Natives prove friendly

Stove Project: Day 1
Bright sunny morning, no wind, so we move promptly to bring the boat from where we were anchored in Marine Stadium to Southport Yacht Club. But by the time we've put her in the allocated pen, tied her up snugly, joined the Yacht Club and paid all our dues, we are hungry and eat lunch in the club.
We get advice from the friendly bloke in the chandlery about where to find stainless steel gas bottles, and the Yacht Club reception gets us a taxi. We head first to Bias Boating in Biggera Waters, because we have already confirmed that they have a Force 10 stove on the floor that we can look at. The cook has seen these stoves at Boat Shows in Sydney and Melbourne, and has been hankering after one since then, but needs to look more critically now that there is a real prospect of purchase.
The helpful people at Bias Boating lug the stove off the shelf so that we can measure everything, see where the gas connects, even try out the cook's favourite twin roasting dishes (carried there for the purpose) to see if they fit side by side in the oven, which they do. Engineer is happy with the general quality, and the bloke in Bias Boating says it will be no issue to drop the stove off at the Yacht Club Marina if we decide to buy. We have a look at gas alarms while we are there, another expensive item required as part of the project. Bias Boating recommend the same firm as did the Yacht Club chandlery, and as they are not too far up the road, we walk to Southern Stainless who have stainless gas bottles in all sizes, together with elegant stainless holders to clamp on to your rail. Engineer has the bright idea of buying a holder, on the basis of being able to return it if it doesn't fit, so that we can see just where it might be simply fitted to Nahani's rails. We take the bus back to the Yacht Club and the boat, where we are delighted to find that we can fit a holder on the rail just behind the side poles of the "jungle gym" that supports the radar, arials and wind generator. The Danbuoy will have to be relocated on one side, but that isn't a serious problem. So now we have both ends of the project sorted, apart from the actual purchase. Now for the really tricky bit - working out where and how to put a gas line from bottle to stove. We also have to find a spot for the gas alarm, but there are plenty of options.
The prospective hole in our finances is deepening all the time. We thought the stove itself was expensive, but two gas bottles, two holders and a gas alarm will cost nearly as much again. And then there's the cost of the bit in between, and a gas-fitter to do the connecting up. Once again BOAT = Bring Out Another Thousand. But we don't have much choice - can't keep going with an ageing stove that has continence problems.
Everyone was most helpful today, including the bus driver and a fellow passenger who saw us trying to memorise bus stops for future reference. We think we made a good choice in deciding to do the changeover here in the Gold Coast.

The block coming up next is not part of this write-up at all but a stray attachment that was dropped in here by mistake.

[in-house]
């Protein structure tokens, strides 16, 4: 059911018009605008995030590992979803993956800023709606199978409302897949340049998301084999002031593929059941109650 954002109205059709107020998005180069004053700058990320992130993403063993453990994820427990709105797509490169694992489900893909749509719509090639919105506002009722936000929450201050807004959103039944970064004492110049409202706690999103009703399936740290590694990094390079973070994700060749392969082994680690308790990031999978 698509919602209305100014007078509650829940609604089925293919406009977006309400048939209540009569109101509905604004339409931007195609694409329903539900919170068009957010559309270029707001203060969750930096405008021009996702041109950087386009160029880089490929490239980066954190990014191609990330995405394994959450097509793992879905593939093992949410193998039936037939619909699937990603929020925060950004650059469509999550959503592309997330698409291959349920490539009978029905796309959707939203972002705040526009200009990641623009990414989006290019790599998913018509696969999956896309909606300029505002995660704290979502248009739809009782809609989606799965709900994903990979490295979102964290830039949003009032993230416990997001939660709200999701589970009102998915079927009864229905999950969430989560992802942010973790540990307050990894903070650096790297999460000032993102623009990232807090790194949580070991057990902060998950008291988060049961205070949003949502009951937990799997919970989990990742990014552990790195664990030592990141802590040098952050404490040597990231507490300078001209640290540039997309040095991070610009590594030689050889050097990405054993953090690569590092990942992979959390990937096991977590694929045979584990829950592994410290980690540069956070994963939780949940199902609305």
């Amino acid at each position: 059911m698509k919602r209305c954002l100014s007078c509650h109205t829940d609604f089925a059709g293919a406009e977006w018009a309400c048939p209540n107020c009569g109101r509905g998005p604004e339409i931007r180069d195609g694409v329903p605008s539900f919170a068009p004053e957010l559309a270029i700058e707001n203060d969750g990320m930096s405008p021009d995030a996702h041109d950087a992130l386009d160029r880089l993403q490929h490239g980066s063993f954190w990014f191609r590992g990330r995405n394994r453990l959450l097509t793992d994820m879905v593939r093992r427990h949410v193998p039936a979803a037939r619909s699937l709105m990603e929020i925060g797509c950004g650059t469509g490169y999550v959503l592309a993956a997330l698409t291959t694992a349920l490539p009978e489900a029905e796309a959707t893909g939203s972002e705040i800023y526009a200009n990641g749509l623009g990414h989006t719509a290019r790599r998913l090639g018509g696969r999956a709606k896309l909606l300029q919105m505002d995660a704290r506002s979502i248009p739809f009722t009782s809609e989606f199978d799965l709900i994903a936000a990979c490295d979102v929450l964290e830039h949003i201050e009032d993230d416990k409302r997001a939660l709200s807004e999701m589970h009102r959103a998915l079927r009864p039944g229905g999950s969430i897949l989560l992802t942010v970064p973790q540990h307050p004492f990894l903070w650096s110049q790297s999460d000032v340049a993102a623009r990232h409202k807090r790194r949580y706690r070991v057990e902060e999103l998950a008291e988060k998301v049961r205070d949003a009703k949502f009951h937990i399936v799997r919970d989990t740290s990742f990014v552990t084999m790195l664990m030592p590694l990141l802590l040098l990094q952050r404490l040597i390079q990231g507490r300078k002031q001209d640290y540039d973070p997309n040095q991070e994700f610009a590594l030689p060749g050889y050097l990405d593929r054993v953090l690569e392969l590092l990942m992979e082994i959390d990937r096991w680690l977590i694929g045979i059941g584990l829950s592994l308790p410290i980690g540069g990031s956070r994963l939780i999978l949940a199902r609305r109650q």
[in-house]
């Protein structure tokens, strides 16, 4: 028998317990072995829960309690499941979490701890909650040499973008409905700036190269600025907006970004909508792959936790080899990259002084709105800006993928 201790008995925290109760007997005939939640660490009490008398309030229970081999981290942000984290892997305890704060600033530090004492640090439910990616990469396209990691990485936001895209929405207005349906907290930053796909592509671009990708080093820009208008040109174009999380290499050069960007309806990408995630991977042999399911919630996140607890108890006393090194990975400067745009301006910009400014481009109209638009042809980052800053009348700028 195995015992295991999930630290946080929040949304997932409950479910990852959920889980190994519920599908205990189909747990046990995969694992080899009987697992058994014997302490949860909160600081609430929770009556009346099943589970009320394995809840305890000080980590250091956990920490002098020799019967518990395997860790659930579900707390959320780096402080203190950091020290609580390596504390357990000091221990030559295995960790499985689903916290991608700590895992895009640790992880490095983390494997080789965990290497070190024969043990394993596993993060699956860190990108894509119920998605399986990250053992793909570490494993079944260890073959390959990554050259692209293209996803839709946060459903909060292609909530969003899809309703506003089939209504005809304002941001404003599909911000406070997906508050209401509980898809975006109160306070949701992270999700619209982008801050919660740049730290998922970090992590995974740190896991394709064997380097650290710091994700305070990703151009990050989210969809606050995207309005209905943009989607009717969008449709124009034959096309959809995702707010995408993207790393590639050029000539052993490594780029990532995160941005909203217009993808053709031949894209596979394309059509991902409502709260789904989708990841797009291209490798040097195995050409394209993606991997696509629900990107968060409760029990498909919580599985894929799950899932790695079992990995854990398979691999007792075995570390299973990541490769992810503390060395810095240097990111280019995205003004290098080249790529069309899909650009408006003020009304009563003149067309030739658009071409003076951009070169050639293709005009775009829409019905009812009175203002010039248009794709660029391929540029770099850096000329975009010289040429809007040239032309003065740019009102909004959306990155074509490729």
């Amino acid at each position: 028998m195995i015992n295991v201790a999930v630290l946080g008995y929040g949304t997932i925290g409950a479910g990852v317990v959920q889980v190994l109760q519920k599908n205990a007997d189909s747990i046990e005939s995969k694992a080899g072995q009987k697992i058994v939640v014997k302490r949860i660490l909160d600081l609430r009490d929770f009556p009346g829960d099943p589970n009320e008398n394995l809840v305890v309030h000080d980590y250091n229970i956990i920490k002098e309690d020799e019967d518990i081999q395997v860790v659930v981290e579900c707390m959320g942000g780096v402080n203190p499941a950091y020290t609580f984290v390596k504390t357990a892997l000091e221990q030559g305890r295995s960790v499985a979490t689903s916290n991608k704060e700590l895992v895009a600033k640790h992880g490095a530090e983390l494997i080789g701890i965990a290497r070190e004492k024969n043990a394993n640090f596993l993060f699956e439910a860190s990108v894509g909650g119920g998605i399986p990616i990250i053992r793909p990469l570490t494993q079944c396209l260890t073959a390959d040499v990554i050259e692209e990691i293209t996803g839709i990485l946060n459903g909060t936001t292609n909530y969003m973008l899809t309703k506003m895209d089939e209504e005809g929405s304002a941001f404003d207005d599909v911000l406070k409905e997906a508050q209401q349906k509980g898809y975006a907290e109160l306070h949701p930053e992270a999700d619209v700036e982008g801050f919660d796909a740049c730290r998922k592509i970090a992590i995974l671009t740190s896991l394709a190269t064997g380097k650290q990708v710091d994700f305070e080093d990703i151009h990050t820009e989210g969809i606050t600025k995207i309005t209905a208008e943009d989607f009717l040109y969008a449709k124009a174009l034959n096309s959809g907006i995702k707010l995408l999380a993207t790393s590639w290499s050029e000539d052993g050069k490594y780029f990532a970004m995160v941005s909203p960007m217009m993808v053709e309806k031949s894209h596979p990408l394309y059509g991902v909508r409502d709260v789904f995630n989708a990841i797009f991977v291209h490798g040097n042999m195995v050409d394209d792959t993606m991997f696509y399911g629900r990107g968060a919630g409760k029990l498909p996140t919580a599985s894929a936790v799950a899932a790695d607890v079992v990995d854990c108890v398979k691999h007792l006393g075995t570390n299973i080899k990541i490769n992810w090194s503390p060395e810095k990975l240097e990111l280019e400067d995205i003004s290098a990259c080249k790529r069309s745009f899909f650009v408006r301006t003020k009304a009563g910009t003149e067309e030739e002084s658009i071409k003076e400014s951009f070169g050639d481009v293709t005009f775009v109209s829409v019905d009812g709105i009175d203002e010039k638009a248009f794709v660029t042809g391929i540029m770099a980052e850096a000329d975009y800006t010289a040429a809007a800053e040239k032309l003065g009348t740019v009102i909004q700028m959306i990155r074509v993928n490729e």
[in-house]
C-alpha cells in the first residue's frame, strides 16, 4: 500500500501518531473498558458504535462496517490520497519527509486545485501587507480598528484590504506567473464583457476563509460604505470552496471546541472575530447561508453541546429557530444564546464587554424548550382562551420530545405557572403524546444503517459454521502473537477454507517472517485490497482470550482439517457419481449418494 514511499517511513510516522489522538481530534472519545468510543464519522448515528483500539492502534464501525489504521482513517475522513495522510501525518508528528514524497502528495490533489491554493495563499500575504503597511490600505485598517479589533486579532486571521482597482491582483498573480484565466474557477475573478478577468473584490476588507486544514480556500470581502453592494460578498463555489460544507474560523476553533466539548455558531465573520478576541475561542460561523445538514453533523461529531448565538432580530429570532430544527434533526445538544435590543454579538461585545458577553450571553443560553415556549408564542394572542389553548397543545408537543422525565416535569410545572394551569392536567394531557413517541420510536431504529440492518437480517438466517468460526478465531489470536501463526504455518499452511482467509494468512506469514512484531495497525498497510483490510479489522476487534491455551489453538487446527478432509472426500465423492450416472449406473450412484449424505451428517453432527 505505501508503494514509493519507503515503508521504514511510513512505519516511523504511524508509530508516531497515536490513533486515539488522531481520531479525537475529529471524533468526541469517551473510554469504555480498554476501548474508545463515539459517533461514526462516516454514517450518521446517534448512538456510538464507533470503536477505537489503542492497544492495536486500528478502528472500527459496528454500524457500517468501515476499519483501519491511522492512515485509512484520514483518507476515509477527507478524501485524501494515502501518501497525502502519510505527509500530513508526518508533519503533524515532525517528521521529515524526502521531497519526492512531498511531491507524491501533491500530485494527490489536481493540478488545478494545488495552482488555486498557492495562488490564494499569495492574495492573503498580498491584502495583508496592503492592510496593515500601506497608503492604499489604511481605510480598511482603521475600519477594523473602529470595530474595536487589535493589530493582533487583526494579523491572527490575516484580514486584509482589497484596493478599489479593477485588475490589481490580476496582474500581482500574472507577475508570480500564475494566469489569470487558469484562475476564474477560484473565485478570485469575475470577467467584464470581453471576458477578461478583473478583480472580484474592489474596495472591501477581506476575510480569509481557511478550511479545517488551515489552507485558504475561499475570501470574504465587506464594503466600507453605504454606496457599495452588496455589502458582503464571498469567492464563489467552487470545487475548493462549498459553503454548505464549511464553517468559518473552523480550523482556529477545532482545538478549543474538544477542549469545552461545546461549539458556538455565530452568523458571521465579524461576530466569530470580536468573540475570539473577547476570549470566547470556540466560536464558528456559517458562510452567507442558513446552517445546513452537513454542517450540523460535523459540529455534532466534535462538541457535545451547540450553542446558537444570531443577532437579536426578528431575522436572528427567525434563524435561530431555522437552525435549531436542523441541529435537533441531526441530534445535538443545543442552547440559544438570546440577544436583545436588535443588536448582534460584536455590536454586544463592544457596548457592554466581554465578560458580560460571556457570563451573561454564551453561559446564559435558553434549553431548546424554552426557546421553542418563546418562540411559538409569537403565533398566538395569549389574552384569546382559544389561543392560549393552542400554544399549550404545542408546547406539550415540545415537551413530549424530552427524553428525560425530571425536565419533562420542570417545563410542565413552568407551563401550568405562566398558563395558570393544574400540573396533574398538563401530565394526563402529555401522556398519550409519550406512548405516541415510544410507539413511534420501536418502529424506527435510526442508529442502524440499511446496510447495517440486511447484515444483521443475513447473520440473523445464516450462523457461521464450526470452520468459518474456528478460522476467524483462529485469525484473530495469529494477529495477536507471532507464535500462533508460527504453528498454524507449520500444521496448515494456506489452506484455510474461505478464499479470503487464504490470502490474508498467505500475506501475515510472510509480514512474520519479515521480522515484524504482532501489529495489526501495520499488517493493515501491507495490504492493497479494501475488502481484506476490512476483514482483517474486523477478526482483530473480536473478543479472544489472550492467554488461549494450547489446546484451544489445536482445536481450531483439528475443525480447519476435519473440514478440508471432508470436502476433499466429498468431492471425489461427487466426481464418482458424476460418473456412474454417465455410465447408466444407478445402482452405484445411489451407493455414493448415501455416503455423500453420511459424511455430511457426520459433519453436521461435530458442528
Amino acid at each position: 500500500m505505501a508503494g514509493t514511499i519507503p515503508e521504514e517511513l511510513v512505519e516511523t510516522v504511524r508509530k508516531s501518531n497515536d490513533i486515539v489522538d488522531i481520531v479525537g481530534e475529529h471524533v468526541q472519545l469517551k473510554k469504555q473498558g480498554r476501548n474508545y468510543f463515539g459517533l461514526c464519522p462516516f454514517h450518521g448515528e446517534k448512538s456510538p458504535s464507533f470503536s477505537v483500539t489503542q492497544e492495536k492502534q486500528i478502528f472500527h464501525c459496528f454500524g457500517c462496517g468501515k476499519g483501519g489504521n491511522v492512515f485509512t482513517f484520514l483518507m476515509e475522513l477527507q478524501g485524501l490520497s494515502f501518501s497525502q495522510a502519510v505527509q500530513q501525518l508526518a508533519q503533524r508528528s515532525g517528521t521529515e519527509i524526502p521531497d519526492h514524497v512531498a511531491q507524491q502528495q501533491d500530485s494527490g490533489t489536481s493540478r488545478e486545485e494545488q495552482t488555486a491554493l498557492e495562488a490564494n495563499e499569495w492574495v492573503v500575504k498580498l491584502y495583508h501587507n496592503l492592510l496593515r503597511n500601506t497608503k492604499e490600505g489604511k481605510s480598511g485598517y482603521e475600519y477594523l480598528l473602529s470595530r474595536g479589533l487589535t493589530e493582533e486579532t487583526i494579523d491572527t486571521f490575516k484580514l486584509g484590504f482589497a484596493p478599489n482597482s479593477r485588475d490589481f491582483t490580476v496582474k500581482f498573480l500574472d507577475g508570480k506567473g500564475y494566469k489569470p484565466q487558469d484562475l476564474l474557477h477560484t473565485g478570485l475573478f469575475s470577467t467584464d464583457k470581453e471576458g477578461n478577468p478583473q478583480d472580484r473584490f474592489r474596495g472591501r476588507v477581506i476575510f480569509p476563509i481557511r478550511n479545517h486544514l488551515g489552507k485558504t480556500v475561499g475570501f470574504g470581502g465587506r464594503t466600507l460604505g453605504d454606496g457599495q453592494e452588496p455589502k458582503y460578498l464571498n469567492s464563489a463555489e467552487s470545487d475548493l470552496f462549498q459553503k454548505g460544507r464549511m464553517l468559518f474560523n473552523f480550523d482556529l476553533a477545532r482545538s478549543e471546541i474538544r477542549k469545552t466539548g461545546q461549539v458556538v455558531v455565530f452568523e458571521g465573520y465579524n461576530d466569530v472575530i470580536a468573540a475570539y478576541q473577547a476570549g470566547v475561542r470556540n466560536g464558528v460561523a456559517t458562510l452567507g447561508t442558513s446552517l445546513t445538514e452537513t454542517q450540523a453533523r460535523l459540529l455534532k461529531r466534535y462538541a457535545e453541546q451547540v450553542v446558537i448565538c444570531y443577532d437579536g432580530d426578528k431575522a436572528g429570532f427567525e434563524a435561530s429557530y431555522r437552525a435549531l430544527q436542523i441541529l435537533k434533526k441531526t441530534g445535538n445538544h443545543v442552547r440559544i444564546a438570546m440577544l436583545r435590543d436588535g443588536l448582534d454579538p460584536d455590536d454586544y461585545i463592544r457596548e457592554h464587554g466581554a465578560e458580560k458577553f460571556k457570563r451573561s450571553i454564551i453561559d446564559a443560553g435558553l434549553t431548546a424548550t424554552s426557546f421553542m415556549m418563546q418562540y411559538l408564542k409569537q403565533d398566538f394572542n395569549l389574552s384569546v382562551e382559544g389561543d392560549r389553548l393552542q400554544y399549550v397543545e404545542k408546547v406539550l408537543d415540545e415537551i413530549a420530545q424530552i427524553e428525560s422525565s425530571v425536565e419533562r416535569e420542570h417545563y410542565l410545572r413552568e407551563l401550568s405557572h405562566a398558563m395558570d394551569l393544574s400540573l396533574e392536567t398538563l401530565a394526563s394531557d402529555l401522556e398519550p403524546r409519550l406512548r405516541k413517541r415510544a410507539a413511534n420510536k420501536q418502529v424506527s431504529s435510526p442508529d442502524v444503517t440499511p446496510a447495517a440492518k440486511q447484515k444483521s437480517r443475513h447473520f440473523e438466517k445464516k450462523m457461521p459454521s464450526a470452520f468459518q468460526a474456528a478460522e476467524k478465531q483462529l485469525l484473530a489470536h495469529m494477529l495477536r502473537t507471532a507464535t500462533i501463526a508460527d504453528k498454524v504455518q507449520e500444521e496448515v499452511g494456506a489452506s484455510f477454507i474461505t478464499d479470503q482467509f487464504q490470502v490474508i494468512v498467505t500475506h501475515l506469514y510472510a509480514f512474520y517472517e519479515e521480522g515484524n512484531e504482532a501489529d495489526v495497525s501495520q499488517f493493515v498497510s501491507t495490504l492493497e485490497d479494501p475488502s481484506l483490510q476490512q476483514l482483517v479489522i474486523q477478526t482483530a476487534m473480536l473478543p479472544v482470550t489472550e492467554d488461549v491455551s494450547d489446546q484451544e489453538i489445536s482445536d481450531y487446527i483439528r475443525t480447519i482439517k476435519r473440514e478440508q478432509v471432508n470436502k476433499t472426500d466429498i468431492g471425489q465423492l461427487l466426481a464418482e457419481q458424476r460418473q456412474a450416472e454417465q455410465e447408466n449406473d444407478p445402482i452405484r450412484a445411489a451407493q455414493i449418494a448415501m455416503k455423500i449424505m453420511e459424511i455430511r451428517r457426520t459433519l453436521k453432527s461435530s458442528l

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09 June 2011

Stove Project - Introduction

Those of you who have been on Nahani will know that we refer to the kerosene cooker in the galley as Stove, because it has a defnite personality. It is temperamental, can be seriously difficult, and typically chooses to have an Issue when it causes maximum inconvenience. Stove has its own dedicated box of repair parts, and the engineer has spent countless hours coaxing it back into operation. Hundreds of dollars have been spent on new burners in the six plus years we have owned the boat. From time to time, Stove fills the boat with smoke and coats the walls and roof in the galley with a fine film of soot. Stove smells, both in operation and at rest. Lighting it is an art, requiring priming with metho followed by patient watching, of which only the cook and engineer are masters, and even they have the odd failure. Lighting it in a heaving sea is well-nigh impossible. The oven has a thermometer but no thermostat, so cooking anything that requires accurate temperature control is chancy, unless the cook is prepared to sit by the stove doing constant adjustment to the burner to maintain tbe desired temperature.
In Stove's defence, once the burners are alight they are hot and will heat food or boil water faster than any gas stove. And over the years, hundreds of nutritious and delicious meals have been concocted thereon or therein.
Now Stove appears to be terminally ill. What was a three burner stove with oven is now a 1 to 2 burner stove, no oven. No oven because one of the kerosene tanks under the oven has a very small leak, which becomes larger under pressure as the oven gets hot, and then catches fire, burning with a smelly yellow flame which deposits soot all over the inside of the oven. 1 to 2 burners because one of the three burners is permanently decomissioned because of a stripped thread in the burner mounting, and the pricker has packed up on one of the two remaining burners, so when it clogs up, intervention is required by the engineer before it will burn properly again.
We've decided that we've had enough of spending time and money trying to keep Stove alive, and that it is past its use-by date. A replacement will be bought and hopefully fitted while we are in Queensland. The distributors for the new Force 10 stove the cook wants to buy are based in the Gold Coast, so this seems like a good place to do the changeover.